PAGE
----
It is difficult to figure out the reason the Government and its supporters, at various levels of public representation and in unions, could have urged and advocated acceptance of a deal that impacted negatively on women and family life. It should never have allowed a deal where two people on the same income according to their payslip would have seen a considerably different impact on their take-home pay depending on how it is made up between core pay and overtime.
The Labour Party’s hard-ball, divide and conquer approach to the Croke Park II deal contrasts with its near silence on the Croke Park I deal. We will recall that in the autumn of 2010 the then Deputy Eamon Gilmore, as leader of the Labour Party in opposition, was singing a different tune. At that time he felt that union members should be left in peace to consider the strengths and weaknesses of the agreement and make their decision accordingly. A few months before that he was telling the Labour Party conference he wanted a government that would “change the way the system works and be prepared to change the system if necessary”.
It is now April 2013 and the Tánaiste, Deputy Gilmore, and his Ministers are cajoling and warning workers to accept the deal or take a 7% across the board cut. It seems that rather than Labour changing the system, the system has changed Labour.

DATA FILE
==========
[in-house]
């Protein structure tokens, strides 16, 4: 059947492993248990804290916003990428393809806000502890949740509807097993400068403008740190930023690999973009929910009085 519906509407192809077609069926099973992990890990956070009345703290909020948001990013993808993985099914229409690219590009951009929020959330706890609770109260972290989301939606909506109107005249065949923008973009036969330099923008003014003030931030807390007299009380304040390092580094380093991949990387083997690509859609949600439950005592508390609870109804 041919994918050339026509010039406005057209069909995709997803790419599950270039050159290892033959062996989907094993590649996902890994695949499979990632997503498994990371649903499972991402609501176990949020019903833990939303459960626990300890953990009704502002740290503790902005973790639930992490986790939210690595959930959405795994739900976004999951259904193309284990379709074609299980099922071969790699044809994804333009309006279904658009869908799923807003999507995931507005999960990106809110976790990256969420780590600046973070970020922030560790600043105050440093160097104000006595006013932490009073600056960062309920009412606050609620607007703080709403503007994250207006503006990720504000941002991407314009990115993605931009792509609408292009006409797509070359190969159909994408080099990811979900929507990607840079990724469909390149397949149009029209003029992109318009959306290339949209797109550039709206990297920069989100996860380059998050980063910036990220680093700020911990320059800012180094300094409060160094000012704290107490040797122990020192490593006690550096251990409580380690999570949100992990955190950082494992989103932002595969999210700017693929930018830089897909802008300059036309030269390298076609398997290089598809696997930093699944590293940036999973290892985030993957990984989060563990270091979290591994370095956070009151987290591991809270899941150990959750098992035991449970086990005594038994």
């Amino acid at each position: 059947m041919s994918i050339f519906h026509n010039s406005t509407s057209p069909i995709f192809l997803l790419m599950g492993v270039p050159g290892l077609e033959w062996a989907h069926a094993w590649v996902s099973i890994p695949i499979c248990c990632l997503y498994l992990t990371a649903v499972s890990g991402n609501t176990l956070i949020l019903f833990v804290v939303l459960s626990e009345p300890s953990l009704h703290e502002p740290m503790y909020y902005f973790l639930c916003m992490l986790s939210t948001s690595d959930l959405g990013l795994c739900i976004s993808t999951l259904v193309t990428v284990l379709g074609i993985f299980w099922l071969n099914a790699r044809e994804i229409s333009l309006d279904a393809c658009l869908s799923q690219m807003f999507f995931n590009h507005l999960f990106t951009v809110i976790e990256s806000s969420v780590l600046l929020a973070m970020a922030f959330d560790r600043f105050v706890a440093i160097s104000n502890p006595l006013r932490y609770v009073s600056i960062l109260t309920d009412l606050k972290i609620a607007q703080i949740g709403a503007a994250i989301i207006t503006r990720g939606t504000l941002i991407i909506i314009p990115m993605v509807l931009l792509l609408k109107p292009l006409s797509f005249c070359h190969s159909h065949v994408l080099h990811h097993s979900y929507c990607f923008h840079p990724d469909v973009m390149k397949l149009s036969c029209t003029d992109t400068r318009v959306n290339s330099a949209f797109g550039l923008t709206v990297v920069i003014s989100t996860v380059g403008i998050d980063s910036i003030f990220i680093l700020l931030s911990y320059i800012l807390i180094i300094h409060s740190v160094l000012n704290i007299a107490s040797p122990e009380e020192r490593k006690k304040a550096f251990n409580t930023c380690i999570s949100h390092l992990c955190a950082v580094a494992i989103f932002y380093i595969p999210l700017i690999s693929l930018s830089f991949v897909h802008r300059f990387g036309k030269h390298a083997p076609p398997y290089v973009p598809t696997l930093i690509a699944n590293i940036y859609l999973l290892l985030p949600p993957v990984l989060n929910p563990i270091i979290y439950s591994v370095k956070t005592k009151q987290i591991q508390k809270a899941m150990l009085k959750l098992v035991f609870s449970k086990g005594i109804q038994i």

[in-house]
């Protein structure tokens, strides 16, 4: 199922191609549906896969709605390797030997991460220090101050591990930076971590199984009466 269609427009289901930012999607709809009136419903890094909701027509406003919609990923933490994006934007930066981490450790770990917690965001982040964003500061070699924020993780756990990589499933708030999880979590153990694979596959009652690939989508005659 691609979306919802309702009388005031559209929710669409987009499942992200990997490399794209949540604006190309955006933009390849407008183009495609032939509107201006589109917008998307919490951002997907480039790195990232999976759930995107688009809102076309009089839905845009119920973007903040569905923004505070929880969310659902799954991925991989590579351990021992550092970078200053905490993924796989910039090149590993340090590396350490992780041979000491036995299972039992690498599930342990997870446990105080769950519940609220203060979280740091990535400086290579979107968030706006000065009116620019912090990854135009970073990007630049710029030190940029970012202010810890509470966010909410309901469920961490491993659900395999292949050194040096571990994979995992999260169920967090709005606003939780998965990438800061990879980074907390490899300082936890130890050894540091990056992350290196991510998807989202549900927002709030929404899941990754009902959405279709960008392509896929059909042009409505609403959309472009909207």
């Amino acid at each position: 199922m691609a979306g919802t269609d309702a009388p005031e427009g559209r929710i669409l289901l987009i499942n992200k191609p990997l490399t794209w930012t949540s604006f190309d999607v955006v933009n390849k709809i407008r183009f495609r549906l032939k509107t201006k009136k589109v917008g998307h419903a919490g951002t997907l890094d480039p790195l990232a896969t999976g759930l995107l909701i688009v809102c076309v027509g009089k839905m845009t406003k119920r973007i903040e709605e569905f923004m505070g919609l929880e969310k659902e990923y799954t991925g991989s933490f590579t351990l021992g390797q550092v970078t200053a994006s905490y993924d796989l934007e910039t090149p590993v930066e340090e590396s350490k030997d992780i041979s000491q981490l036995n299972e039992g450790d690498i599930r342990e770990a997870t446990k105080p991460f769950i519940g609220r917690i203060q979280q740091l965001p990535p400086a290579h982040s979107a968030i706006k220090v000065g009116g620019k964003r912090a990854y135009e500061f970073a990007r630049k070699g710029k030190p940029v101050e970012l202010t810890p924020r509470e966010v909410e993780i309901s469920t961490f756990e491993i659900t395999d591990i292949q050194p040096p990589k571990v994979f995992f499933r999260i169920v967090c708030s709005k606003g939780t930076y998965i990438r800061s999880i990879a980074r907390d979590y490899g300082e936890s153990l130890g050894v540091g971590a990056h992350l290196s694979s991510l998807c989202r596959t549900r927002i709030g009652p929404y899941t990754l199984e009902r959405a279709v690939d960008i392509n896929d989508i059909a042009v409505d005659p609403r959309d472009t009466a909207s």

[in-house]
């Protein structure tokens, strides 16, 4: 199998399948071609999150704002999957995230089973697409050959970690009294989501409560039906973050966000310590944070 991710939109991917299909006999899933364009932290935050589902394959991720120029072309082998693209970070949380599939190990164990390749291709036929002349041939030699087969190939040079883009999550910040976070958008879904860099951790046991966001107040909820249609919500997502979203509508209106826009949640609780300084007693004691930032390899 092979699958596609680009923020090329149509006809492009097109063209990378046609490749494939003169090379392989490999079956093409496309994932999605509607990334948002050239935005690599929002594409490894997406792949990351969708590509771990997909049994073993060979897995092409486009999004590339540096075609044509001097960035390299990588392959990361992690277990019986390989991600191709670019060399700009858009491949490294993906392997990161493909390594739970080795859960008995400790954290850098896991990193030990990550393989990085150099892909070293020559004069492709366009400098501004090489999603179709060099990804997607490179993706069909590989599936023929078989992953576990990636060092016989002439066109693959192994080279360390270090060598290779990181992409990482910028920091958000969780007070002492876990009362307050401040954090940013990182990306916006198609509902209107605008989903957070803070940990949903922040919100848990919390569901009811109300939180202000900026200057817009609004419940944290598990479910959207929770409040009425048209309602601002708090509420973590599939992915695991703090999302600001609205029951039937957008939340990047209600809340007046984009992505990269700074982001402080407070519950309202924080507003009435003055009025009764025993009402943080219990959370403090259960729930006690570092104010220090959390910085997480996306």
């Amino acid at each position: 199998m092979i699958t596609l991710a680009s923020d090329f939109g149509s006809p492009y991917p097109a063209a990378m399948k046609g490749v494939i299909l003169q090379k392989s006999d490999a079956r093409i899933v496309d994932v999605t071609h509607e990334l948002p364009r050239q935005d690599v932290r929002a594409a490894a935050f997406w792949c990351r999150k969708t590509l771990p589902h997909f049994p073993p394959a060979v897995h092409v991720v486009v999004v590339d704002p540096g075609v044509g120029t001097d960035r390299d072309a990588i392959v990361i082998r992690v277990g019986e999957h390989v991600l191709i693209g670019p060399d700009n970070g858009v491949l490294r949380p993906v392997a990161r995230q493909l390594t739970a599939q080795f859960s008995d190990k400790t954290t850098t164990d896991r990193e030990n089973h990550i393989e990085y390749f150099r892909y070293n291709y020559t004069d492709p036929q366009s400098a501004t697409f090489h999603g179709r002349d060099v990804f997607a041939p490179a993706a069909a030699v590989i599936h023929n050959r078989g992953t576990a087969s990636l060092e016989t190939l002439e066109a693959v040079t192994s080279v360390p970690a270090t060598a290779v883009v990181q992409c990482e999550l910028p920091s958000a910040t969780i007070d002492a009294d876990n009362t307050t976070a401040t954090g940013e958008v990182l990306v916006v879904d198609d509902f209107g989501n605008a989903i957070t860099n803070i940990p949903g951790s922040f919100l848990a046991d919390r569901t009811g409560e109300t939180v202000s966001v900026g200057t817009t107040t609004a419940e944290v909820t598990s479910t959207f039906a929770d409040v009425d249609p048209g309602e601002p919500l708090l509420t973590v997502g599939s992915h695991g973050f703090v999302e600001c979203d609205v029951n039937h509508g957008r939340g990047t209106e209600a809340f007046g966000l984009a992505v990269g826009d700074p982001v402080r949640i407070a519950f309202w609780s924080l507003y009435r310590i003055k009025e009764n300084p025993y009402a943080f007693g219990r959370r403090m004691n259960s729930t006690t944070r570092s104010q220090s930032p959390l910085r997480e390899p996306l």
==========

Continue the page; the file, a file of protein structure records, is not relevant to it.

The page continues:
I appeal to the Minister, Deputy Howlin, who is one of the fairest members of the Government, to ensure that every effort is made to bring about an agreement. It is necessary that the Government engages fully and urgently with public sector unions and seeks an agreed approach to public sector pay. From 1987 until now we have had industrial peace in this country that is for the benefit of all our citizens. I believe it is possible to reach an agreement that achieves the necessary savings while at the same time ensures fairness and social solidarity.
The Fianna Fáil motion states:
That Dáil Éireann:
— rejection by public sector employees of the Labour Relations Commission’s proposals on pay and conditions;
— failure of the Government to disclose all relevant information concerning the draft agreement;
- — difficulties that the proposed changes to conditions of employment would have had for many families;
— inconsistency of treatment of different categories of public sector employees under the Government’s proposals; and
— disproportionate impact that the proposed measures would have had on the pay and earnings of frontline and shift workers;
- recognises the:
- — huge sacrifices made by public sector employees and pensioners in recent years;
— ongoing savings being delivered by the current Croke Park Agreement;
— significant benefit to the economy and society that the absence of industrial action in the public sector has achieved;
— need to ensure that further reductions in the overall public sector pay and pensions bill occur in a fair and structured manner; and
— importance of a shared commitment to reform by all stakeholders in the delivery of public services; and
- calls for:
- — immediate engagement by the Government with public sector employees with a view to obtaining a balanced agreement that can secure widespread support amongst public sector employees;
— confirmation that the Government will not legislate for an across the board 7 per cent cut in public sector pay; and
— a commitment to full disclosure of all relevant facts prior to the conclusion of a new agreement on public sector pay.